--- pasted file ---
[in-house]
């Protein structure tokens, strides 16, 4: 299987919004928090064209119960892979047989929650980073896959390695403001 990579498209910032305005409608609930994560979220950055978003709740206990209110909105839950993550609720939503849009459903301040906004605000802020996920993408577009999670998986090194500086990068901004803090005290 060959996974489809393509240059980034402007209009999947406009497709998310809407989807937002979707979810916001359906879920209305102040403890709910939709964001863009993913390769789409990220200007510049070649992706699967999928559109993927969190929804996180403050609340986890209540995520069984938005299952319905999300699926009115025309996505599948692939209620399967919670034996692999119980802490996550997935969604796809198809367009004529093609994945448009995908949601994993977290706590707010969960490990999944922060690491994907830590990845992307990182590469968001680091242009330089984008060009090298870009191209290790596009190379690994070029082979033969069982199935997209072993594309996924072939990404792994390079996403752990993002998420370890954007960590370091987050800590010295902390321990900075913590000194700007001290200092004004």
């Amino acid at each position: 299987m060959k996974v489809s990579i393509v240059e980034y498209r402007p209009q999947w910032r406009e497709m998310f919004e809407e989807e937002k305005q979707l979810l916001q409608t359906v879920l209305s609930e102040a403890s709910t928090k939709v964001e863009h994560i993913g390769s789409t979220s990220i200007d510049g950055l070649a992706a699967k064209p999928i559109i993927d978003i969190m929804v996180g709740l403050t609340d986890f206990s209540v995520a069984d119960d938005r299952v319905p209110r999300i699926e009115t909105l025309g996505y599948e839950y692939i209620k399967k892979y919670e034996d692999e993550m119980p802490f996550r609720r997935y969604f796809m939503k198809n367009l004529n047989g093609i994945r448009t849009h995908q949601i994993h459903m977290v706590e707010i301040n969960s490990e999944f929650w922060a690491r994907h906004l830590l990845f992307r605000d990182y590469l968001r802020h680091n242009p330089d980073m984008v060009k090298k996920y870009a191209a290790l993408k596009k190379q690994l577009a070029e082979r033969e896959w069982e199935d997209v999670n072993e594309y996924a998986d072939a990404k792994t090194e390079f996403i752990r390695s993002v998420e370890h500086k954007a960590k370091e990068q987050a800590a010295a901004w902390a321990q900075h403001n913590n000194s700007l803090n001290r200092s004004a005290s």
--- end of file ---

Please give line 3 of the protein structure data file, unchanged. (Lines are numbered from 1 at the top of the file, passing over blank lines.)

């Amino acid at each position: 299987m060959k996974v489809s990579i393509v240059e980034y498209r402007p209009q999947w910032r406009e497709m998310f919004e809407e989807e937002k305005q979707l979810l916001q409608t359906v879920l209305s609930e102040a403890s709910t928090k939709v964001e863009h994560i993913g390769s789409t979220s990220i200007d510049g950055l070649a992706a699967k064209p999928i559109i993927d978003i969190m929804v996180g709740l403050t609340d986890f206990s209540v995520a069984d119960d938005r299952v319905p209110r999300i699926e009115t909105l025309g996505y599948e839950y692939i209620k399967k892979y919670e034996d692999e993550m119980p802490f996550r609720r997935y969604f796809m939503k198809n367009l004529n047989g093609i994945r448009t849009h995908q949601i994993h459903m977290v706590e707010i301040n969960s490990e999944f929650w922060a690491r994907h906004l830590l990845f992307r605000d990182y590469l968001r802020h680091n242009p330089d980073m984008v060009k090298k996920y870009a191209a290790l993408k596009k190379q690994l577009a070029e082979r033969e896959w069982e199935d997209v999670n072993e594309y996924a998986d072939a990404k792994t090194e390079f996403i752990r390695s993002v998420e370890h500086k954007a960590k370091e990068q987050a800590a010295a901004w902390a321990q900075h403001n913590n000194s700007l803090n001290r200092s004004a005290s």